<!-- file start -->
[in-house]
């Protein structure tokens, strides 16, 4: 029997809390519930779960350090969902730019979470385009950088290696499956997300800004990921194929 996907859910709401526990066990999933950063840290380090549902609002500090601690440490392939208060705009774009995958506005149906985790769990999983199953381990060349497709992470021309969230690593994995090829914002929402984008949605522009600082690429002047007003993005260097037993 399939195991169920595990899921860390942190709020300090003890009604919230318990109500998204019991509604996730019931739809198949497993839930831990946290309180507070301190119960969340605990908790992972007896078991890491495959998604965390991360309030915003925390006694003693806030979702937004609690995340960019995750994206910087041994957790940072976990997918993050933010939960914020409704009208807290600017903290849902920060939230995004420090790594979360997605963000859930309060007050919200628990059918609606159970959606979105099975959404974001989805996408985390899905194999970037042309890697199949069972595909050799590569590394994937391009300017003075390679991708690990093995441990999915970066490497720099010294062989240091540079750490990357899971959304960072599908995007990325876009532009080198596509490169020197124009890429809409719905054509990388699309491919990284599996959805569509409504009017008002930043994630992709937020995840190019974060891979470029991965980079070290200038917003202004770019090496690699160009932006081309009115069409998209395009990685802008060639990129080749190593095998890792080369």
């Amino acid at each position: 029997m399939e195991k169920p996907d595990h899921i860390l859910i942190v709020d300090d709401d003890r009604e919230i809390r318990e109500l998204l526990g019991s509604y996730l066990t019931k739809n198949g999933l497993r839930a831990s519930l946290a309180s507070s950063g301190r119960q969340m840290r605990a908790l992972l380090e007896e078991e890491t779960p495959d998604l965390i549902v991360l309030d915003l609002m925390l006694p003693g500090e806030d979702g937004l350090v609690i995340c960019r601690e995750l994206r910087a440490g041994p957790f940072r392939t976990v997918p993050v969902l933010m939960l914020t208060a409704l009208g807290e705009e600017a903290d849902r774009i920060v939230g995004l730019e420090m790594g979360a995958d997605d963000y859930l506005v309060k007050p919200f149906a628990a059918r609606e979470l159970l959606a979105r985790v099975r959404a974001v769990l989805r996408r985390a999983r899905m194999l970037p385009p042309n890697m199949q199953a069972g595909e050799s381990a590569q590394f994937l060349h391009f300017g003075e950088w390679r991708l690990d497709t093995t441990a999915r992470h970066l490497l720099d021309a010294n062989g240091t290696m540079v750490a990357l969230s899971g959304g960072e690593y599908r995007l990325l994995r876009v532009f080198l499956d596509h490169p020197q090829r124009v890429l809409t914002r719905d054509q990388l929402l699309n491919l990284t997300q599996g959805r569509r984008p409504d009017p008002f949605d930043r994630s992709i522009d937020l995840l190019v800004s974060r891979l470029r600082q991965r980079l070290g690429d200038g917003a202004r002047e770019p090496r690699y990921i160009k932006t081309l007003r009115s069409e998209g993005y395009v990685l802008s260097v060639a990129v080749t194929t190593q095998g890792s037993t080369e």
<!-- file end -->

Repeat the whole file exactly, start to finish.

[in-house]
């Protein structure tokens, strides 16, 4: 029997809390519930779960350090969902730019979470385009950088290696499956997300800004990921194929 996907859910709401526990066990999933950063840290380090549902609002500090601690440490392939208060705009774009995958506005149906985790769990999983199953381990060349497709992470021309969230690593994995090829914002929402984008949605522009600082690429002047007003993005260097037993 399939195991169920595990899921860390942190709020300090003890009604919230318990109500998204019991509604996730019931739809198949497993839930831990946290309180507070301190119960969340605990908790992972007896078991890491495959998604965390991360309030915003925390006694003693806030979702937004609690995340960019995750994206910087041994957790940072976990997918993050933010939960914020409704009208807290600017903290849902920060939230995004420090790594979360997605963000859930309060007050919200628990059918609606159970959606979105099975959404974001989805996408985390899905194999970037042309890697199949069972595909050799590569590394994937391009300017003075390679991708690990093995441990999915970066490497720099010294062989240091540079750490990357899971959304960072599908995007990325876009532009080198596509490169020197124009890429809409719905054509990388699309491919990284599996959805569509409504009017008002930043994630992709937020995840190019974060891979470029991965980079070290200038917003202004770019090496690699160009932006081309009115069409998209395009990685802008060639990129080749190593095998890792080369």
């Amino acid at each position: 029997m399939e195991k169920p996907d595990h899921i860390l859910i942190v709020d300090d709401d003890r009604e919230i809390r318990e109500l998204l526990g019991s509604y996730l066990t019931k739809n198949g999933l497993r839930a831990s519930l946290a309180s507070s950063g301190r119960q969340m840290r605990a908790l992972l380090e007896e078991e890491t779960p495959d998604l965390i549902v991360l309030d915003l609002m925390l006694p003693g500090e806030d979702g937004l350090v609690i995340c960019r601690e995750l994206r910087a440490g041994p957790f940072r392939t976990v997918p993050v969902l933010m939960l914020t208060a409704l009208g807290e705009e600017a903290d849902r774009i920060v939230g995004l730019e420090m790594g979360a995958d997605d963000y859930l506005v309060k007050p919200f149906a628990a059918r609606e979470l159970l959606a979105r985790v099975r959404a974001v769990l989805r996408r985390a999983r899905m194999l970037p385009p042309n890697m199949q199953a069972g595909e050799s381990a590569q590394f994937l060349h391009f300017g003075e950088w390679r991708l690990d497709t093995t441990a999915r992470h970066l490497l720099d021309a010294n062989g240091t290696m540079v750490a990357l969230s899971g959304g960072e690593y599908r995007l990325l994995r876009v532009f080198l499956d596509h490169p020197q090829r124009v890429l809409t914002r719905d054509q990388l929402l699309n491919l990284t997300q599996g959805r569509r984008p409504d009017p008002f949605d930043r994630s992709i522009d937020l995840l190019v800004s974060r891979l470029r600082q991965r980079l070290g690429d200038g917003a202004r002047e770019p090496r690699y990921i160009k932006t081309l007003r009115s069409e998209g993005y395009v990685l802008s260097v060639a990129v080749t194929t190593q095998g890792s037993t080369e």